I met Shannon at BlogHer last year. She’s neat.
She wrote a post a couple of days ago called Nasty Tweets, Blog Cliques, and Q-list bloggers like me. Apparently, somebody said something about somebody copying someone and there was a thing. I’m kind of over interpersonal drama right now, so whatever. But then Shannon made some statements about blogs and cliques that I found interesting. I’ll let you read her post for the details, but here is the gist:
- There are cliques of successful bloggers who don’t want to socialize with new bloggers.
- People who are new to blogging see these cliques being exclusive and they lose trust in the wonderful place that is the blogosphere.
- People deny that blog cliques exist, and that needs to stop.
So here are my thoughts, in order:
- Well, yeah. However, there is a limit on the number of blogs one can read and the number of friends one can keep up with.
- Did they really believe people would stop acting like people because they’re blogging?
- Who’s denying it? I’ve never talked with anyone who denies it.
This is something I thought about a lot after BlogHer two years ago.
Afterwards I read commentary harshing on “the mommybloggers” for being a clique, for being unapproachable, because they were hanging out with each other. I don’t actually know which ones they meant because there were more than 700 attendees. Surely a clique can’t be larger than 20 people, so if we assume even 10 cliques of mommybloggers that year, that’s 200 people… leaving 500 other people who aren’t in the cliques. So I had a hard time figuring out how mommyblogger cliques ruined BlogHer because there was no one left to talk to.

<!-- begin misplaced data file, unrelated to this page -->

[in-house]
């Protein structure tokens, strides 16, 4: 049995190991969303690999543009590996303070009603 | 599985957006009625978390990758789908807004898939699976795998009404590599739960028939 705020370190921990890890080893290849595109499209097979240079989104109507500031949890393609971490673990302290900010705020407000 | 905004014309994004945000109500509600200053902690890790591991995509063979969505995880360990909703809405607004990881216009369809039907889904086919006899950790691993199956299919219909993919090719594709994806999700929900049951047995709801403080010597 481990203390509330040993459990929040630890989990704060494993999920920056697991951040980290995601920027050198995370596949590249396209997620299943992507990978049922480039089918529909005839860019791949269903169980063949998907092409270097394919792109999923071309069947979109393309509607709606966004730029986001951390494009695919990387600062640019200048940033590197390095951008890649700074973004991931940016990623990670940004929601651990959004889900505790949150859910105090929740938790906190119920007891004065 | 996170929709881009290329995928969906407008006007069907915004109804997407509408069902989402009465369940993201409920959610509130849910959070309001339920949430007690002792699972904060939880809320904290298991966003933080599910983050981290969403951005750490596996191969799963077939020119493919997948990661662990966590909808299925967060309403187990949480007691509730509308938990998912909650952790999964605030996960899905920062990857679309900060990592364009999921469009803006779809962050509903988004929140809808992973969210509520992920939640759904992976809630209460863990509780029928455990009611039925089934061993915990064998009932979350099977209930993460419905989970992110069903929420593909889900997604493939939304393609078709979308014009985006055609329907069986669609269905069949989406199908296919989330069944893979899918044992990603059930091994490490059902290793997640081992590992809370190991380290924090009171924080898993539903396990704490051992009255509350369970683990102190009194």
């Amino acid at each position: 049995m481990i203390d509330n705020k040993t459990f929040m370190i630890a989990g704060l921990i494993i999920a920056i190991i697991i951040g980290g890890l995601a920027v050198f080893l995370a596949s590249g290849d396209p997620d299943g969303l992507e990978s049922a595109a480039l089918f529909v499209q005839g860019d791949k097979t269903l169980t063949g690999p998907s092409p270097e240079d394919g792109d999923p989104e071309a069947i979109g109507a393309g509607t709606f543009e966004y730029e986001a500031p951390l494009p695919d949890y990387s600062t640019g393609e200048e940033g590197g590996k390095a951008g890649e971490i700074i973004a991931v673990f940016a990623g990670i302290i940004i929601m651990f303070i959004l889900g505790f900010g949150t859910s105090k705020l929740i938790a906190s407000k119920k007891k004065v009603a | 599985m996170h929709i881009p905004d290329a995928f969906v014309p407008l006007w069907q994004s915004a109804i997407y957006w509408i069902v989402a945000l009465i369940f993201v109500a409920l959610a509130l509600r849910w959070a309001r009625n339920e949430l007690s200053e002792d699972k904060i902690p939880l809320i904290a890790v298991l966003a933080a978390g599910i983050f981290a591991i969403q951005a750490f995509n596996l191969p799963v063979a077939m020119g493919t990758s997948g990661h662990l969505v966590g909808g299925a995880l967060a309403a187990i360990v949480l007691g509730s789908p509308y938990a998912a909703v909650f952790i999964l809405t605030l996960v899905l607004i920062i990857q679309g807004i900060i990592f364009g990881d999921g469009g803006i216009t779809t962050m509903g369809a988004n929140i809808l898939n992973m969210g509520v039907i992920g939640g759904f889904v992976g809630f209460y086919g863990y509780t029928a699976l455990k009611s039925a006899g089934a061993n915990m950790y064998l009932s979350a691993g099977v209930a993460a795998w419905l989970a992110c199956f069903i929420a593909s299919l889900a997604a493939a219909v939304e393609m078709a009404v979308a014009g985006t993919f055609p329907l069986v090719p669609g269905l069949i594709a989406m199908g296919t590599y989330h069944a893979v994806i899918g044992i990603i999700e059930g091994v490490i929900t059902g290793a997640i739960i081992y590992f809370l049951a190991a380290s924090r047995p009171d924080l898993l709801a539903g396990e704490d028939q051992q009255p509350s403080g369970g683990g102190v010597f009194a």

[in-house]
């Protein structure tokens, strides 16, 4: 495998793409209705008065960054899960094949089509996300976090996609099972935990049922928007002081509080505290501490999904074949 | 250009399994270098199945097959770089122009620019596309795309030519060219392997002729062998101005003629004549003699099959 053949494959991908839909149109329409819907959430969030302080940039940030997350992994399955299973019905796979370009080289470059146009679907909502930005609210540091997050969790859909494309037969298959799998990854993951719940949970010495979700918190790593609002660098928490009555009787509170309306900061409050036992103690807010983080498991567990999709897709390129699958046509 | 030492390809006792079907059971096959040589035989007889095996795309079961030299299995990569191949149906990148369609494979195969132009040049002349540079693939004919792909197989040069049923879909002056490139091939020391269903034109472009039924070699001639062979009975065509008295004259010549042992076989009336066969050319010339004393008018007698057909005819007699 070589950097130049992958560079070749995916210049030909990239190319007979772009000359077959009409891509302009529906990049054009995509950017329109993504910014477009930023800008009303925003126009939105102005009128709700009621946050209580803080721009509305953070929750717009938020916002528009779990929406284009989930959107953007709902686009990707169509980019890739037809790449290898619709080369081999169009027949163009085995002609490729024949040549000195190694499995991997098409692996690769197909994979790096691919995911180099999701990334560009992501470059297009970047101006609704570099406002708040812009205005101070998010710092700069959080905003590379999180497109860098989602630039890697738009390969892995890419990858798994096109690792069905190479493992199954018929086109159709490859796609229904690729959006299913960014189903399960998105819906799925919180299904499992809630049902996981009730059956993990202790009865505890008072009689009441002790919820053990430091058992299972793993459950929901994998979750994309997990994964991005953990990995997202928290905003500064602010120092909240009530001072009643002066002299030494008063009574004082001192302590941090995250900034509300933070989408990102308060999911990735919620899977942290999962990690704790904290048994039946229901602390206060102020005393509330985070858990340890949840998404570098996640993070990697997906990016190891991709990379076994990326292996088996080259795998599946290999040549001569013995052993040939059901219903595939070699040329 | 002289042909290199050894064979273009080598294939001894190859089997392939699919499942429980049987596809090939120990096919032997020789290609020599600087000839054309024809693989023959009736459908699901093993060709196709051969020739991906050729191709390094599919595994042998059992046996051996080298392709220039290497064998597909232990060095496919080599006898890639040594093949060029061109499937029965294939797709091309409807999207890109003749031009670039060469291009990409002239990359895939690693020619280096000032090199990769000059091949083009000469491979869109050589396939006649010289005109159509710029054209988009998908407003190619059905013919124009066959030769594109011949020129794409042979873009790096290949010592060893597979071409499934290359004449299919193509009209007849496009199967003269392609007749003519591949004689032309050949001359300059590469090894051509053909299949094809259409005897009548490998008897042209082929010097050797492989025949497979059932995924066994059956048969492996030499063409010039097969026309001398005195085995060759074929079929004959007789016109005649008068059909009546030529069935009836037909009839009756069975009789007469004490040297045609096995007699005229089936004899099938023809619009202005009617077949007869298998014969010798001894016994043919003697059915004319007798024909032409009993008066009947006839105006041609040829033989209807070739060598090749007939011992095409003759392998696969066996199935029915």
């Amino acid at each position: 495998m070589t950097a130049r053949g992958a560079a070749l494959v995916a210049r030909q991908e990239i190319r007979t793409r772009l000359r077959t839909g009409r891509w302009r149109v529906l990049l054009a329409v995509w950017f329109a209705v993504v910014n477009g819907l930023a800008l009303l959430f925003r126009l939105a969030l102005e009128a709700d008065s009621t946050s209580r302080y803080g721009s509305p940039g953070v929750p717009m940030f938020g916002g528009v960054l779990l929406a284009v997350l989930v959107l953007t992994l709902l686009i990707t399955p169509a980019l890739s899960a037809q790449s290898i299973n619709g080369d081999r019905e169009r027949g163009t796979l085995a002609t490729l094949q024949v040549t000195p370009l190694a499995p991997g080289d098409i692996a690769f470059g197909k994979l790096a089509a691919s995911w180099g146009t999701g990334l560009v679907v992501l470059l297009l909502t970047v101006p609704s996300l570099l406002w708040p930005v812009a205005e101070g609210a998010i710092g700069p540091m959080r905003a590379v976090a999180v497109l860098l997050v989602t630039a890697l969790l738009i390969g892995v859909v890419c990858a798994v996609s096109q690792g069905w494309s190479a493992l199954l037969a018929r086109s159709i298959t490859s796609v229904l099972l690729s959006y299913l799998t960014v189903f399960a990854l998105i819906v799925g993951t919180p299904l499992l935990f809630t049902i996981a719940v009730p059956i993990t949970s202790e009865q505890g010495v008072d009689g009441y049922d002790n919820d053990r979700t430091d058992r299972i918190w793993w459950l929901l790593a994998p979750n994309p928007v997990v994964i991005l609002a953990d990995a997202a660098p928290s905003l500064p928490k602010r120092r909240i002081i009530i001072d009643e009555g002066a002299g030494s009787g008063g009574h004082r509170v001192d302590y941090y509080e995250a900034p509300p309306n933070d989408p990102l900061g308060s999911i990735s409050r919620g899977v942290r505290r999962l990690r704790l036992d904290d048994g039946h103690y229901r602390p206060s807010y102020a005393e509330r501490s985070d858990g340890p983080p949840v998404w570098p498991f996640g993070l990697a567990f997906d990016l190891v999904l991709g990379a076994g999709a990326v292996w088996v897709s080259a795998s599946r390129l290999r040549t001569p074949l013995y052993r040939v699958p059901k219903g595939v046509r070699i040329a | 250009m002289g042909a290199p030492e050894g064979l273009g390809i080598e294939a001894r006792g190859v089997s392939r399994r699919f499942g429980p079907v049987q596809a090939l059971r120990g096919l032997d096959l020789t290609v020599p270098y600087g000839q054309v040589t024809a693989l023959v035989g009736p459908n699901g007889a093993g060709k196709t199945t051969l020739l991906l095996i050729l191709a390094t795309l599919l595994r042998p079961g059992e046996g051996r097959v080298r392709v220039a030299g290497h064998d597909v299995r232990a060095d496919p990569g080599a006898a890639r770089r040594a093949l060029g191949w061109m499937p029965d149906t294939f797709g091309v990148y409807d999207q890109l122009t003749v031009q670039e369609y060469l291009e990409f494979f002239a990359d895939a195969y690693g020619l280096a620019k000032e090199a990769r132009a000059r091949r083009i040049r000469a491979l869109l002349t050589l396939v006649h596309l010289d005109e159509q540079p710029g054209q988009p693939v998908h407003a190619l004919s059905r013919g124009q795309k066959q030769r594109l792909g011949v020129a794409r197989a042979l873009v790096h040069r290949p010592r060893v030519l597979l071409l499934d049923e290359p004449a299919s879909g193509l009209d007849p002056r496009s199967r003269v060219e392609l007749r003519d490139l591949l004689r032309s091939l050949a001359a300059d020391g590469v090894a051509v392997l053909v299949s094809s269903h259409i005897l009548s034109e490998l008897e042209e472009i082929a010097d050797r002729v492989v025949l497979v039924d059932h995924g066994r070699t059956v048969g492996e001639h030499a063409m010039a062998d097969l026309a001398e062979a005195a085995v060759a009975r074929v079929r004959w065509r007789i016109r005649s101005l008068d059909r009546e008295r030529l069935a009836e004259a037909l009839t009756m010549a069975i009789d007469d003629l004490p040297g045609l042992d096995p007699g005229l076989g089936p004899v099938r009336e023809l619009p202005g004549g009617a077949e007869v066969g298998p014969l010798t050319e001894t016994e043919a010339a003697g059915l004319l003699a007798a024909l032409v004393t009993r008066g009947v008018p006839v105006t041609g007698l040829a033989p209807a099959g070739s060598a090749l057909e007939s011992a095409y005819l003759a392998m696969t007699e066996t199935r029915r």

I am not a clique denier. Seriously. Human beings make cliques, it’s one of our bad habits. So this post is a little bit of a devil’s advocate thing, but I’m also curious about where we draw lines. How much do we fall prey to the myth of blogosphere as equal opportunity playing field and then resent anyone who is already full up on friends, acquaintances, and blogs to read, so they don’t pay attention to us. If you’re popular and 700 people are reading your blog, but you only have time to read 100 blogs, does that make you snobbish? What if you really like those 100 blogs, are you supposed to stop reading them so you can start reading some new people?
At an event, how do you tell the difference between a clique and a group of friends who rarely have a chance to see each other and who are doing their damn best to pack as much face time into three days as they can before they have to fly home?
It may be a “you know it when you see it” thing, but how much of that perception is colored by the viewer’s own past experiences and personal issues? The accusation of clique-dom is hard to refute if the person making the accusation never tried to talk to the alleged clique members because they seemed like a clique. “Everyone seemed to know everyone else, I felt left out” at a conference of 700-800 people strains my credulity. At what point do we make people responsible for their own feelings and expect that if they attend an event full of strangers and they want to interact, they will take it upon themselves to start conversations?
Then again, my feeling that there are plenty of random people to talk to at BlogHer conferences may be like my feeling that pervasive advertising isn’t really a problem. Perhaps I just see what I want to and ignore the annoyances, like cliques and billboards. How many people have to say “everyone seemed to know everyone else already” before it’s a comment on the culture and not the individual?
Online, people feel ignored if their comments aren’t responded to, if their posts aren’t linked to, if they blog in response to someone else’s post and the blogger they reference doesn’t come over and check it out. But if you’re a popular blogger, how do you have time to follow everyone who follows you?
Yes, this is what I think about when I should be scrubbing my shower curtain clean on the driveway. Yes, thanks, I already know about running it through the washer but it didn’t work.